6) Are you attracted to work with other medium, say paint or sculpture or else? Or even use your technique to non-realistic shapes or different medium like metal wires or gigantic pieces? 

There are many other mediums that I am drawn to and would like to explore, but I never seem to have the time to develop them. I do a fair bit of drawing and painting for my own pleasure and as initial studies for my embroidered designs but these don’t make their way into my professional work. Some of the artists that I find most inspirational work in metal – but this is a medium that I have never explored personally. Perhaps there will come a time when I will be over embroidery and want to work with something else, but for now I am still developing new ways to work with my embroidery technique and I find it very satisfying creatively.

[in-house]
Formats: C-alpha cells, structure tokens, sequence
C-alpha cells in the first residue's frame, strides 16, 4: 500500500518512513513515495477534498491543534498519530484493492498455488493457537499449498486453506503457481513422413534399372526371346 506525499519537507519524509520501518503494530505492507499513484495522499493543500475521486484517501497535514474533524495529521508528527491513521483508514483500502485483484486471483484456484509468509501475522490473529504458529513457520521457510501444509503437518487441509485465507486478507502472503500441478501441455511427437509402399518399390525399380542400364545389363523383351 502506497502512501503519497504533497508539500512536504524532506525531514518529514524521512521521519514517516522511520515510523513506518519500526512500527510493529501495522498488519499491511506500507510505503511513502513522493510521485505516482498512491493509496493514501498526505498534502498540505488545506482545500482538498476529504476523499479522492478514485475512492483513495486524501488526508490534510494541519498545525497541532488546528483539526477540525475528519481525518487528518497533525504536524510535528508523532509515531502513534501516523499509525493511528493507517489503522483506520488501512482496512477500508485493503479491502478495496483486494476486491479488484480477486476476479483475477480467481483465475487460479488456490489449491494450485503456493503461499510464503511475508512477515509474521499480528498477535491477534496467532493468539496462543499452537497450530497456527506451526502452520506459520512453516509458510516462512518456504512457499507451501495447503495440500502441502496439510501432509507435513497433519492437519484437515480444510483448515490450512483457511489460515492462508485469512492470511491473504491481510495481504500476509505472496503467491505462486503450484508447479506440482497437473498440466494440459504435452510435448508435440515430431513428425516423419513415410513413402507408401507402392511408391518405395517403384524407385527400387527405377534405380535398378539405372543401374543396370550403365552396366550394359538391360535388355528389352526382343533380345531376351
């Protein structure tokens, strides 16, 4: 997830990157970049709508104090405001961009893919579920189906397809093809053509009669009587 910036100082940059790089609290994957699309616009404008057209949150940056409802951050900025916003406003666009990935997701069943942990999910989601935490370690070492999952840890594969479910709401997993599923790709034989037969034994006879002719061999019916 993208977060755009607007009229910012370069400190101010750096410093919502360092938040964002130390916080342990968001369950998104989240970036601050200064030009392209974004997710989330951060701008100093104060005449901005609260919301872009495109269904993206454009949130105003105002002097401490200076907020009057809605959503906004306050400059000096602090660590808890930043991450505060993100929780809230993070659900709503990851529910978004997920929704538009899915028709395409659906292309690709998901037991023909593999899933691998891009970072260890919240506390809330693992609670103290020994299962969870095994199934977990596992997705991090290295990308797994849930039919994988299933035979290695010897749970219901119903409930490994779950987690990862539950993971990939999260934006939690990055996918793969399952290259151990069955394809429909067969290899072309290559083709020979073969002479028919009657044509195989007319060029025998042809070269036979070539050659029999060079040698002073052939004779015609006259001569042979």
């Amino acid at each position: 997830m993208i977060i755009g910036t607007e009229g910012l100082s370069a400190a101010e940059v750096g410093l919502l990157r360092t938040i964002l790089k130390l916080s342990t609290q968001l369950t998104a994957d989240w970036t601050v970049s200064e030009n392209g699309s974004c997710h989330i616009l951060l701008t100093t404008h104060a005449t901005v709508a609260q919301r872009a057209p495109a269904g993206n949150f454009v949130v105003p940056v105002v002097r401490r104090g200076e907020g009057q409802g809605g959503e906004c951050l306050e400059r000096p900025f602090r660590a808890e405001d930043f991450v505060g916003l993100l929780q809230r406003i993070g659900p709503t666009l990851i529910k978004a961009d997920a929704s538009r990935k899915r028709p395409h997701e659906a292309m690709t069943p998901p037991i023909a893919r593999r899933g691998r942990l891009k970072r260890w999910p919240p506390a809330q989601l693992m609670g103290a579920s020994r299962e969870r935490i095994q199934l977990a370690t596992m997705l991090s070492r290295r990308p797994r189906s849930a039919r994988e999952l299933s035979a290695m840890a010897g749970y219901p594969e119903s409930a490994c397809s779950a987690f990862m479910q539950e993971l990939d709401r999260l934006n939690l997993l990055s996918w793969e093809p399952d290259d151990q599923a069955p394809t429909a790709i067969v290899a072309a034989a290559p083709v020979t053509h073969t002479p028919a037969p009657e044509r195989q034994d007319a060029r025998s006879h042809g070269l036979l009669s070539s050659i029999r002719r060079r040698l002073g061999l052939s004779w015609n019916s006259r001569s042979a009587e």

7) Do you have future plans or projects coming up?

I am always trying to move forward with my work and develop new pieces that push the limits of my materials and techniques.


8) Do you aim to create a certain emotional tone in your artwork?

Many people have told me that my work delights and confuses them at the same time. They find the work captivating and beautiful but they can’t always figure out what it is made from or how it is made.

It’s a good feeling to know that my work creates such a sense of wonder in people.

9) Is there a reason that most of your artworks and images are of nature?

I have always found natural forms to be interesting and inspiring and that is probably why my work is dominated by nature themed pieces. I have explored other subjects in my work, traditional lace patterns and written text to name a few but that is not what I am best known for.

10) Are you working on any projects currently?

At present I am catching up on some commissioned pieces I have from various clients all over the world. I seem to be doing more and more commissioned work these days and I love the collaborative process of working directly with a client to create a special piece for them.